Students, just maybe, really are lazy. In one of my senior capstone classes this year (I’m in three total — gross, right?), I was baffled to hear people complaining that the work was too hard just two weeks into the semester. At that point, we hadn’t even started our project, and were turning in practice assignments meant to prepare us for the real one. The assignments weren’t complicated or long, and the professor (unlike others in that major) was good at explaining how to do each one. People were just pissed that they had to turn in one a week. It was like they didn’t take into account that the course was a senior capstone course, designed to give as much real-world experience as possible without actually throwing us into it. Honestly, I still can’t understand this one. I want things to be easy as much as the next person, but that’s not how the world works.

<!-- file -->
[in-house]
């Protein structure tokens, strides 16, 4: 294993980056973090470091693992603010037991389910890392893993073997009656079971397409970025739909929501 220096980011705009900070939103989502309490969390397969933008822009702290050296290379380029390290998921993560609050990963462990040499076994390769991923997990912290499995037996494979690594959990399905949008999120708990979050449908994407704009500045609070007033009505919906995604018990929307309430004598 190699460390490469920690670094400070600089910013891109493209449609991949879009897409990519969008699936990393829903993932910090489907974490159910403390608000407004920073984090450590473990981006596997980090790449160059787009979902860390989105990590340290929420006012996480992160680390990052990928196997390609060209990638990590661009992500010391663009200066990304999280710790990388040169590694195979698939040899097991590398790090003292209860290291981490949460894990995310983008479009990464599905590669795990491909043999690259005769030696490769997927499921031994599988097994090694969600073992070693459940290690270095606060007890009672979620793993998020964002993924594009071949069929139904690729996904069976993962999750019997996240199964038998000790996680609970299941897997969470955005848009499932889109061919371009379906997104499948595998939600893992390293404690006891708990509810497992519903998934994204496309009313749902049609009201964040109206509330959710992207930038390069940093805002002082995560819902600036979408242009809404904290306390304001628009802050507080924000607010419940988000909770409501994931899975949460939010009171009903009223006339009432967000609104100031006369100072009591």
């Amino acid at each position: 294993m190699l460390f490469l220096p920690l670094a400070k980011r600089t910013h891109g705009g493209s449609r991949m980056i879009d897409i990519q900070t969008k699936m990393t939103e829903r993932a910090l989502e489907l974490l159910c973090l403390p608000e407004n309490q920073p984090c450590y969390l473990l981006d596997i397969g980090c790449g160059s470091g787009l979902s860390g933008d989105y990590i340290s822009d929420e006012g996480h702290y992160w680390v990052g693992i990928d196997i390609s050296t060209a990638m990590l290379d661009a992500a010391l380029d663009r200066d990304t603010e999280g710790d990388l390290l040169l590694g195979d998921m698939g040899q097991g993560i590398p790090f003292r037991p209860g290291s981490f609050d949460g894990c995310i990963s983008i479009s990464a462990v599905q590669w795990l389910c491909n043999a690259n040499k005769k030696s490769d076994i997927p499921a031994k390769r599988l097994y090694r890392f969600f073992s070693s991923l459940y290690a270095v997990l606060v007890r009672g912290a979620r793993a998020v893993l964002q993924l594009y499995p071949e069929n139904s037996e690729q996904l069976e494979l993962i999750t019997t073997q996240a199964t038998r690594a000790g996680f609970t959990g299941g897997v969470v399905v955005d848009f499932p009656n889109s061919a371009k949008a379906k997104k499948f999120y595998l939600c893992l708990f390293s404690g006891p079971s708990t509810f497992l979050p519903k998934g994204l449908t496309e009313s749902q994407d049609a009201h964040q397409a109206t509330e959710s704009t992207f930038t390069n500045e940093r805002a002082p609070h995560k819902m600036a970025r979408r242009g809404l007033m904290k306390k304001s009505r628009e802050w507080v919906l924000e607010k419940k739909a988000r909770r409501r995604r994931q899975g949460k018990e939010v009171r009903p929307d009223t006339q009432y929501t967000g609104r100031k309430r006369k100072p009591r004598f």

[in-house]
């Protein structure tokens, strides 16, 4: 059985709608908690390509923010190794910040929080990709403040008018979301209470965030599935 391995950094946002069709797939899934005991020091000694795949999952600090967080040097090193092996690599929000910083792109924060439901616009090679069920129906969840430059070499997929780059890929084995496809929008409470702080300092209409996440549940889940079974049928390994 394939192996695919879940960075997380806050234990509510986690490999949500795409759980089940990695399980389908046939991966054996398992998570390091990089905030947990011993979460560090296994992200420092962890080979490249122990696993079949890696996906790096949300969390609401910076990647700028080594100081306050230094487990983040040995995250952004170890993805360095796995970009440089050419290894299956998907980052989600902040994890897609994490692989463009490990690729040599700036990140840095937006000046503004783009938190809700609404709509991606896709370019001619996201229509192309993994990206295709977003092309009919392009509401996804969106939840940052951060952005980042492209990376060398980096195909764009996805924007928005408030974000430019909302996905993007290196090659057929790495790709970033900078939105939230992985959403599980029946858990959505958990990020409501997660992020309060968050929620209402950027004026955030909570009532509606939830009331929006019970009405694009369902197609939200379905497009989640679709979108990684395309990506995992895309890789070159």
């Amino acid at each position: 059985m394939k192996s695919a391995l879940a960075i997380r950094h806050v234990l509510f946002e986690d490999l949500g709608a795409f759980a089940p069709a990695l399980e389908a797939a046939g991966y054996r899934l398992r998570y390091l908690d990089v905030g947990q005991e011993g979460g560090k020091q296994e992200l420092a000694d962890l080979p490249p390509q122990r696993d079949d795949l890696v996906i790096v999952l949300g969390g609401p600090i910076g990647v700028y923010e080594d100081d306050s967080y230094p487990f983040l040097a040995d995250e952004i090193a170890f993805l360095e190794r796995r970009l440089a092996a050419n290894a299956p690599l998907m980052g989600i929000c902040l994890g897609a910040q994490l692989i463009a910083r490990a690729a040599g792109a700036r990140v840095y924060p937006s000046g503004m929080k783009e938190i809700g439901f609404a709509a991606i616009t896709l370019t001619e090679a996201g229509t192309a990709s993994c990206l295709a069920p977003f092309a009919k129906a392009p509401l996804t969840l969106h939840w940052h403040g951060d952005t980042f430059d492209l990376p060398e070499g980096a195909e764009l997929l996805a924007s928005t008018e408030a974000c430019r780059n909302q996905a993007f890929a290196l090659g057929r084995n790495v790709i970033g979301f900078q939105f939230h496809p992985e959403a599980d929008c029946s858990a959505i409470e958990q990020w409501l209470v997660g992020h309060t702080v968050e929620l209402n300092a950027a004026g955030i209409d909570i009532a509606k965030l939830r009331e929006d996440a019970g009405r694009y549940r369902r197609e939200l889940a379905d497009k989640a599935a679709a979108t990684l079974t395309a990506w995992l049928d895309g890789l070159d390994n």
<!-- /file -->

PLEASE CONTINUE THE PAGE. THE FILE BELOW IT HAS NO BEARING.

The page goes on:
Before I started college, I thought everyone who cheats must be dumb. But I know plenty of incredibly bright people who cheat on a regular basis. Some of them, I think, are bored by college, or are frustrated by professors, or just don’t think they have time to learn between classes and jobs and family. I can’t speak for everyone. But I can speak for me. I’ll be honest — I’ve been offered test banks, and I’ve been very tempted to say yes. But in the end I couldn’t do it (not because I’m better than anyone else, because Lord knows I have my share of flaws). I don’t have a 4.0 GPA, and I’ve been in some classes I was elated to get a C in. But because I didn’t take those test banks, when I walk across that stage in May, I’ll be able to say truthfully that I earned every single grade I’ve gotten, all on my own. That’ll feel a lot better than looking at a list of As.
As a freshman, I received a university scholarship that requires me to volunteer 75 hours each semester to the university. A lot of students get similar scholarships, and thus it seems like half the university is staffed by students. At the beginning of every year, we all have to go pick up our volunteer assignments and report for duty. Most of us monitor computer labs or do basic clerical work. Many “jobs” involve sitting at a desk and doing homework. But not mine. I got stuck in an IT office.